- For Server 2000, Server 2003, and XP, turn all offloading off. This is actually a requirement, not just a recommendation, discussed in certain Microsoft reference materials. In one case in the recent past, SBS simply failed to serve file or print to any workstation, unless this was done; in all cases thus far there has been an increase in general network reliability and performance when this is done. On Intel NICs, this is often under “Performance Options”.
- For Server 2008, Server 2008R2, Vista, and Windows 7, turn all offloading on.
- For anything including “Scaling”, set it to “off” or “Disabled”, for 2000, XP, or Server 2003. This is another Microsoft essential. There is a pack which is included in 2003SP2 which is said to make “Scaling” help, but it does not always help.
- For flow control, “Respond Only” (or “Rx Enabled”) is preferred, but if this is not available, set it to “On”. This is not the same as “Rx Enabled” or “TX Enabled” under offloading!
- For Receive Descriptors and Transmit Descriptors on most NICs, set them to the maximum, unless the server is desperately low on RAM. For some the maximums are 2048, for some one or the other is 5000, for others it is much less. Each descriptor takes 2K of RAM. Some Broadcom gigabit NICs will yellow-flag if they are set to 2048; for these, set receive to 750, transmit to 1500.
- For Adaptive Inter-frame Spacing, set it to “on” or “Enabled”.
- In the NIC’s “Power Management” tab, turn everything off. This may have to be modified if Wake-On-LAN is used.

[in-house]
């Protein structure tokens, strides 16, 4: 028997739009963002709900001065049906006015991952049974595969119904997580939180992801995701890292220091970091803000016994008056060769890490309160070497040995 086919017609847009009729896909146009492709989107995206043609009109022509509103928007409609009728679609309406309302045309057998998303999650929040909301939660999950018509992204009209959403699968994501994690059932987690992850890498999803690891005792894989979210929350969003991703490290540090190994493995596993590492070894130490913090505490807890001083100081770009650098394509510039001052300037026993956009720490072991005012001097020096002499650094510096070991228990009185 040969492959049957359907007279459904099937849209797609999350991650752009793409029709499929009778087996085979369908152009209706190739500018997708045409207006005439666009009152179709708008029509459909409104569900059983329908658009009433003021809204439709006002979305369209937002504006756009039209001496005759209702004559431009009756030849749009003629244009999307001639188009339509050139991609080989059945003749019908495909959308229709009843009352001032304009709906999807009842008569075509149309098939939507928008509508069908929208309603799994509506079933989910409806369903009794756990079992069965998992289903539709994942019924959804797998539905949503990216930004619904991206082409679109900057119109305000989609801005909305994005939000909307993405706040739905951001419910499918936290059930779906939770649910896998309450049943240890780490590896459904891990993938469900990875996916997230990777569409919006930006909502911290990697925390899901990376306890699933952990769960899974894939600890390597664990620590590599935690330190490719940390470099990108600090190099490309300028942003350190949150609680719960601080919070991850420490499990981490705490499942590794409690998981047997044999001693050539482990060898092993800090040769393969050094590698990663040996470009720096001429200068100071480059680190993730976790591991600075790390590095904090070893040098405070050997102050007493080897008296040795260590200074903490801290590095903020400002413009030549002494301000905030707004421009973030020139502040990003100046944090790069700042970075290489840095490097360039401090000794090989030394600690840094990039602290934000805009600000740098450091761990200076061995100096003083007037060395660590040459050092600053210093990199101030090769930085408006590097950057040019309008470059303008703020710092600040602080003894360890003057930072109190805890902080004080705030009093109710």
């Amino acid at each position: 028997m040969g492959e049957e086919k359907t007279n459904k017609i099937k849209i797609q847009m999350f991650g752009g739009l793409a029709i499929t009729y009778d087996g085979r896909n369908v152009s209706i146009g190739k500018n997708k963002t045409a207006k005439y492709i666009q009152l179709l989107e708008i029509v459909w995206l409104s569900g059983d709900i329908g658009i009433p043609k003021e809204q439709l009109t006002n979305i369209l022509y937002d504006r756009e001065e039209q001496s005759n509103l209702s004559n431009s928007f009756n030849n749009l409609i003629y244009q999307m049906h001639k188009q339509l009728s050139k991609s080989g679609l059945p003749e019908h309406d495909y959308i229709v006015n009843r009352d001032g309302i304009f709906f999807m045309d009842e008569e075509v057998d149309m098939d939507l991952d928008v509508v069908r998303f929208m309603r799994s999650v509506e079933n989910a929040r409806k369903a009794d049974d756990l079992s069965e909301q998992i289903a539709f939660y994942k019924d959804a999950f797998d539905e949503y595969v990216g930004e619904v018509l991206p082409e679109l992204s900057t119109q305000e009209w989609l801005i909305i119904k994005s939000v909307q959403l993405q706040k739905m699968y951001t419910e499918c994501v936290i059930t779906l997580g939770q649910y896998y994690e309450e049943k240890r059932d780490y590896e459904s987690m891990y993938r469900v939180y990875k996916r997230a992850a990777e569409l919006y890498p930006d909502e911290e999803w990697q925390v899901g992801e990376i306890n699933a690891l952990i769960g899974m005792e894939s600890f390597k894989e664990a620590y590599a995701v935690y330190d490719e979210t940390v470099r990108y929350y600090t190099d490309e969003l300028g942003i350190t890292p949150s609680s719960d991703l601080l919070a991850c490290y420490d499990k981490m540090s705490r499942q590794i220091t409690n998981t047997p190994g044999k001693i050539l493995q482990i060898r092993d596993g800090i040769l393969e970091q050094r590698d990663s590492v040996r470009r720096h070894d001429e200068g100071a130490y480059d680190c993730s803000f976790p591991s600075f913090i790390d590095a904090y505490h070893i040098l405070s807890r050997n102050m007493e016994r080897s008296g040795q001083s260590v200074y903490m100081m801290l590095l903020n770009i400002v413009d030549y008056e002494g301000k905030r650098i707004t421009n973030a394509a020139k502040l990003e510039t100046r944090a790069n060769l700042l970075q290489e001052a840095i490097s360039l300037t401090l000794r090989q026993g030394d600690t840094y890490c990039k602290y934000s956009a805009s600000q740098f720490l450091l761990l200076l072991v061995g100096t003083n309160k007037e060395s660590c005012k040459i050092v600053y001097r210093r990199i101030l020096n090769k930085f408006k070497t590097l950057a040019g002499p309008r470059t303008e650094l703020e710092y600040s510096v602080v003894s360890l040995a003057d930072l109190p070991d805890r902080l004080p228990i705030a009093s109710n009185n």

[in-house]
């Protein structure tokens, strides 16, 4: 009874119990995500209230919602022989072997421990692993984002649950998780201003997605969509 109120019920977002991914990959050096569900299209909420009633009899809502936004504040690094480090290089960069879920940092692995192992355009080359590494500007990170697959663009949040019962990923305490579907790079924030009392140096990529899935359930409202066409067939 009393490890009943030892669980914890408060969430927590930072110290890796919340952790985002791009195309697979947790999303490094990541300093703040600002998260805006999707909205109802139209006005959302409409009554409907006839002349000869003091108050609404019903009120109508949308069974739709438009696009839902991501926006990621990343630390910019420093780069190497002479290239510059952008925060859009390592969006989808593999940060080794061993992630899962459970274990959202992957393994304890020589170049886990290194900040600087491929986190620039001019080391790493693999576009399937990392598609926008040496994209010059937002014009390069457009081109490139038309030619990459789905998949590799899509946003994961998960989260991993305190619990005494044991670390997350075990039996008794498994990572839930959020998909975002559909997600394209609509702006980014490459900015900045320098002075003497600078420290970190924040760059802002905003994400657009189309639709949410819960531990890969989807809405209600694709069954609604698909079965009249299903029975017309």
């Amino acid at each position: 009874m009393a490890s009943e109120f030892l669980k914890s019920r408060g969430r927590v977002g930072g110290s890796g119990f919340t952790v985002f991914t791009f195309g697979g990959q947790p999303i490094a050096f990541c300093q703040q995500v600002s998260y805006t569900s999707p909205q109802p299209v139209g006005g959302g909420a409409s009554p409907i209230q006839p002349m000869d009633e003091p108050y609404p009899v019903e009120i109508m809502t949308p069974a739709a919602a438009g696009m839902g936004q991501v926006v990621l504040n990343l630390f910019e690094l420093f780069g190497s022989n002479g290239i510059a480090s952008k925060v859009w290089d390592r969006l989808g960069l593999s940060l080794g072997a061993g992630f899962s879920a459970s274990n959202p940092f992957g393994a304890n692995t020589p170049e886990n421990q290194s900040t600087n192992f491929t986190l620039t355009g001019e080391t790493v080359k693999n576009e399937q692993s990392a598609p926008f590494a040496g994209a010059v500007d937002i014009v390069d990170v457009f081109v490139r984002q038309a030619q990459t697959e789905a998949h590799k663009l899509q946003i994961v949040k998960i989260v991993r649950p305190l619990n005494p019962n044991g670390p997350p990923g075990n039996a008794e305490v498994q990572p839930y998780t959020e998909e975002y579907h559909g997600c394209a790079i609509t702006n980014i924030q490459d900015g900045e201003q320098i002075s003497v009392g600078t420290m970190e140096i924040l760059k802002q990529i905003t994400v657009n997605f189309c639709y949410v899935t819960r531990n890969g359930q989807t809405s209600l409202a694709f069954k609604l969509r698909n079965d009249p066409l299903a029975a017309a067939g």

- In Server 2008, only one NIC (or one NIC team) is permitted to represent the server on the network. If there are two active NICs, you will have to turn one off, or crashes and unpredictable behavior will result sooner or later.
- In Server 2008, IPv6 must be turned on, and not deleted. It does not have to be configured, but it must be turned on.
- It is very much preferable, for Server 2008 and most especially for SBS 2008, for a working IPv6 subnet to be configured, even if the server(s) are the only devices which are able to use IPv6.
When workstations on a Server 2003 domain, report an insufficient memory and/or disk space profile error at login, try this:
It also appears to help general memory usage issues. The same settings are listed by Microsoft in Server 2008 for an antivirus issue:
This one is from the indefatigable Liz Landry.
If you have a Broadcom NIC listed for use with “Broadcom Advanced Control Suite 3”, you can team both Broadcom and Intel NICs. Only catch: you will need one static IP on your LAN for each.
Here is an automatic generator of IPv6 private address ranges:
As long as you have an administrative password for the domain, this works: